Chapter 8: the siege and capture of Fort Donelson. Gun boat expedition up the Tennesseby immediate preparations for an attack on Fort Donelson, on the Cumberland River. Preparatory to making vigorous preparations for attacking Fort Donelson. The following named officers composed up the stream. Route from Fort Henry to Fort Donelson Let us observe the character and streating at the river, and broken by hollows, Fort Donelson was built. Its lines were irregular, and re successively placed in chief command of Fort Donelson, at that time. But so it was. Pillow had their march over the hilly country toward Fort Donelson, leaving behind them a brigade at Fort HiePosition of the gun-boats in the attack on Fort Donelson. I am indebted to the courtesy of Commalace For their services in the siege of Fort Donelson. Generals Grant, McClernand, and Wallace w hour after the troops began to march into Fort Donelson, the mail was being distributed to them fr[27 more...]
Benson J. Lossing, Pictorial Field Book of the Civil War. Volume 2., Chapter 9: events at Nashville, Columbus, New Madrid, Island number10, and Pea Ridge. (search)
the Mississippi the Indians, 260. When Fort Donelson fell, Kentucky and Missouri, and all of no simultaneously with Grant's investment of Fort Donelson, Feb. 11, 1862. caused that line, which sd declared that he fought for that city at Fort Donelson. When the latter fell, Nashville was doomlamation, in which he deplored the loss of Fort Donelson, and the danger that threatened the capitar spread over the town that the victors at Fort Donelson were making their way rapidly up the Cumbe evening of the day after the surrender of Fort Donelson, Feb. 16, 1862. Commodore Foote sent the . leaving General Floyd, the fugitive from Fort Donelson, with a few troops to secure the immense aashville. Pillow, the other fugitive from Fort Donelson, and Hardee, who had come down from Bowlinenemy's center was pierced at Forts Henry and Donelson, his wings isolated from each other and turnehad sent to New Orleans, after the fall of Fort Donelson, for the purpose, issued in that city the [1 more...]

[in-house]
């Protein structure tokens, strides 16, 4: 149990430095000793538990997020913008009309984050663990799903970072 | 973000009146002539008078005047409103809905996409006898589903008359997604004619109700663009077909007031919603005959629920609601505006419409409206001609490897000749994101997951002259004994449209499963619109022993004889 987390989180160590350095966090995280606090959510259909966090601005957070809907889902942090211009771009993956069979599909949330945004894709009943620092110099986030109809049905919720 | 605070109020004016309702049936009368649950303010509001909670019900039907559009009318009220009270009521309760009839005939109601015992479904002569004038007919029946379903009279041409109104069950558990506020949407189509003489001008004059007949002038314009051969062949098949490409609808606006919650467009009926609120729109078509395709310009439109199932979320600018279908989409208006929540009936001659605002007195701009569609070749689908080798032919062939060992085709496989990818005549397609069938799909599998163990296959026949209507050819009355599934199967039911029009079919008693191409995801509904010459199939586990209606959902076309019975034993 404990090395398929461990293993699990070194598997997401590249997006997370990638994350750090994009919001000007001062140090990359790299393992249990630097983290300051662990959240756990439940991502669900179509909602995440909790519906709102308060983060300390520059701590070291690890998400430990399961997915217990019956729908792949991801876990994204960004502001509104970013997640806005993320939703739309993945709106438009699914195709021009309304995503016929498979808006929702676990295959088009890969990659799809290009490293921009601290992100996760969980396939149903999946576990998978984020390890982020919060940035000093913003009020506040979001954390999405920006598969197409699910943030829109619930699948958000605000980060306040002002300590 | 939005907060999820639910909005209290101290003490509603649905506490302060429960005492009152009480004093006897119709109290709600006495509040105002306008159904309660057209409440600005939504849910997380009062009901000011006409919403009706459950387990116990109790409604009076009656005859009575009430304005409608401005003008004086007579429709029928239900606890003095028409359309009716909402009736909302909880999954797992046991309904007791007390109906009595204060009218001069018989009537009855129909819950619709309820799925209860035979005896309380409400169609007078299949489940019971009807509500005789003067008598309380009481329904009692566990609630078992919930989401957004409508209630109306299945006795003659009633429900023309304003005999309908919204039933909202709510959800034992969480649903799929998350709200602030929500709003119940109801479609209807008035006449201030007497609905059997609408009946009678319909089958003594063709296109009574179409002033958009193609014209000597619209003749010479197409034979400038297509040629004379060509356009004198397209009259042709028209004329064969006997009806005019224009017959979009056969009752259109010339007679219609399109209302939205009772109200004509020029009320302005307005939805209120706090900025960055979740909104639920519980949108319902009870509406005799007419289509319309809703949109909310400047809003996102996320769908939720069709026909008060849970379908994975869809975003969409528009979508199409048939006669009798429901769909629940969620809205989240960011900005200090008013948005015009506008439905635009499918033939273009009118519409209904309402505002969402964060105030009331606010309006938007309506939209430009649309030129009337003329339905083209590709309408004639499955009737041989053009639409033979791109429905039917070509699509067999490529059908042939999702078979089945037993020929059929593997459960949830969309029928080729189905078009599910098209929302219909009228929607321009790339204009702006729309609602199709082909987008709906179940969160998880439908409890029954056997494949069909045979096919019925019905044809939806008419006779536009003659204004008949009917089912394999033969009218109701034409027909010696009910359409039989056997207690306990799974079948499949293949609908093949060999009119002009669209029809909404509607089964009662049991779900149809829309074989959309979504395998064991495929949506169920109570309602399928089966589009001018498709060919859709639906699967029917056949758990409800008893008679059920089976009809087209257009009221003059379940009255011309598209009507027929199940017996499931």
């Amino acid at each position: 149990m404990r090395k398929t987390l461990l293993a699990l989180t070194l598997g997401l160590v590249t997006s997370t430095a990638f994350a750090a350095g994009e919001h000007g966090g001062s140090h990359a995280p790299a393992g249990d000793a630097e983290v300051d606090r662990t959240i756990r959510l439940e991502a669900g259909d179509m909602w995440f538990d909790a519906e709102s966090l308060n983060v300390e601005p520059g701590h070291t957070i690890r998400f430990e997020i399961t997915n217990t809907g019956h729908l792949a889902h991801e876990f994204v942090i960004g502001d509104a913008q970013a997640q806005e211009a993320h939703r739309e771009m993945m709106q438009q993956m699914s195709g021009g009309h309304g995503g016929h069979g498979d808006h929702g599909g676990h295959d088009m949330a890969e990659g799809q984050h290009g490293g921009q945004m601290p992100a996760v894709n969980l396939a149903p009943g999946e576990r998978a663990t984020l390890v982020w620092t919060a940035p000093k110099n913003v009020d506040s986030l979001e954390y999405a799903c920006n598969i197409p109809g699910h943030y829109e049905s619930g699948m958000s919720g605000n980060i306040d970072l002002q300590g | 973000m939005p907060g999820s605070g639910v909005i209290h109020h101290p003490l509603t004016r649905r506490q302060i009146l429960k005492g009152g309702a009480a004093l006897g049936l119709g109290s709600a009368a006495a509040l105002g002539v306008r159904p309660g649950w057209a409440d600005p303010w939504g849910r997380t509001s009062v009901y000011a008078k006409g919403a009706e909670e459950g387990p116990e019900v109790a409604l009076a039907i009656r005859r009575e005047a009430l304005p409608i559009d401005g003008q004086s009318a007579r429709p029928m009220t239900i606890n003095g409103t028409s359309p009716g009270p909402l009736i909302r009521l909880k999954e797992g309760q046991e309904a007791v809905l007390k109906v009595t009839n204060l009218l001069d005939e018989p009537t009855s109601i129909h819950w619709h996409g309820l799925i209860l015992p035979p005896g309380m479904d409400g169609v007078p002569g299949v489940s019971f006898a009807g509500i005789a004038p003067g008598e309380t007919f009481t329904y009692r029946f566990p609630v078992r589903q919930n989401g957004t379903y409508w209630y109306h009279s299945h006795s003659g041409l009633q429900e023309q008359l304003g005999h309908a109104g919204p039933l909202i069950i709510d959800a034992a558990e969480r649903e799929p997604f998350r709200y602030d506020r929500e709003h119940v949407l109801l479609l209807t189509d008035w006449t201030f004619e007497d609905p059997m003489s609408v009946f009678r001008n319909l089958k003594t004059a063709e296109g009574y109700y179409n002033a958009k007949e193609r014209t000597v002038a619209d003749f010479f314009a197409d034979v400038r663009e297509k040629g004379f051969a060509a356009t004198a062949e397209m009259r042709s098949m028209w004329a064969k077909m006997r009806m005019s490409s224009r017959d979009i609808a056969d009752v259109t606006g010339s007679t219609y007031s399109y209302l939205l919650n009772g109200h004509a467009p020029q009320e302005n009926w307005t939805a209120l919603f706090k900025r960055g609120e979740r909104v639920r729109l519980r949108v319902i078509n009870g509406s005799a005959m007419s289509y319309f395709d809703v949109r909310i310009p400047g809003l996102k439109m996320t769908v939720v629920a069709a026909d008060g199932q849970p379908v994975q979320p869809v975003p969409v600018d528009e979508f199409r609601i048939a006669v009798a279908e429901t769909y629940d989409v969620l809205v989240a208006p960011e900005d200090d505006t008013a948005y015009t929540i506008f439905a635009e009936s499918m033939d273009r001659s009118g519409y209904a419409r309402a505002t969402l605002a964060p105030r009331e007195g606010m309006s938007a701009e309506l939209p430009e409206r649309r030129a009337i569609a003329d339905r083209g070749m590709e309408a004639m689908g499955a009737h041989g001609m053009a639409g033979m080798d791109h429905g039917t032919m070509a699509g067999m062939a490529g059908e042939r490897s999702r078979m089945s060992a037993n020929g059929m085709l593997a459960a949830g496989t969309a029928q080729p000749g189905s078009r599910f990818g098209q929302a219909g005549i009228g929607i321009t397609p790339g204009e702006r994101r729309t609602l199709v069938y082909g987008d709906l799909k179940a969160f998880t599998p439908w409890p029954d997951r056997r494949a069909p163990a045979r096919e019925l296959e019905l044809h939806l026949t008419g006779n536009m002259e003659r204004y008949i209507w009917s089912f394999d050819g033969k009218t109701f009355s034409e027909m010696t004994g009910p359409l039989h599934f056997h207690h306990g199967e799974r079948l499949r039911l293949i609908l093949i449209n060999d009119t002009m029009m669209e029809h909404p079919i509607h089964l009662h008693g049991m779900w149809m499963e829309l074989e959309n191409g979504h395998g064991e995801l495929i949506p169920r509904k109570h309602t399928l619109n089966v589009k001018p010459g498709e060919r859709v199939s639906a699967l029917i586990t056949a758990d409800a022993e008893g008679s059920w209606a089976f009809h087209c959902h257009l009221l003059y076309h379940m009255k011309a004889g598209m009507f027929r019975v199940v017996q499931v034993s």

Benson J. Lossing, Pictorial Field Book of the Civil War. Volume 2., Chapter 10: General Mitchel's invasion of Alabama.--the battles of Shiloh. (search)
ffects of shot and shell on the battle ground, 287. Let us return to Tennessee, and observe what Generals Grant and Buell did immediately after the fall of Fort Donelson, and the flight of the Confederates, civil and military, from Nashville. We left General Grant at the Tennessee capital, in consultation with General Buell. Feb. 27, 1862. His praise was upon every loyal lip. His sphere of action had just been enlarged. On hearing of his glorious victory at Fort Donelson, General Halleck had assigned Feb. 14. him to the command of the new District of West Tennessee, which embraced the territory from Cairo, between the Mississippi and Cumberland Rivation with Buell at Nashville seem like an offense against General Halleck, his immediate chief; and the march of General Smith's forces up the Cumberland from Fort Donelson was condemned as a military blunder. Grant's inability, on account of sufficient reasons, to report the exact condition of his forces at that time was also a
Benson J. Lossing, Pictorial Field Book of the Civil War. Volume 2., Chapter 11: operations in Southern Tennessee and Northern Mississippi and Alabama. (search)
there a considerable flotilla of gun-boats. The siege of Fort Pillow was begun by Foote with his mortar-boats on the 14th of April, and he soon drove Hollins to shelter below the fort. General Pope, whose troops had landed on the Arkansas shore, was unable to co-operate, because the country was overflowed; and, being soon called by Halleck to Shiloh, Foote was left to prosecute the work alone. Finally, on the 9th of May, the painfulness of his ankle, because of the wound received at Fort Donelson, compelled him to leave duty, and he was succeeded in command by Captain C. H. Davis, whose important services with Dupont at Port Royal we have already observed. See page 117. Hollins, meanwhile, had reformed his flotilla, and early in the morning of the 10th May, 1862. he swept around Point Craighead, on the Arkansas shore, with armored steamers. Several of them were fitted with strong bows, plated with iron, for pushing, and were called rams. Davis's vessels were then tied u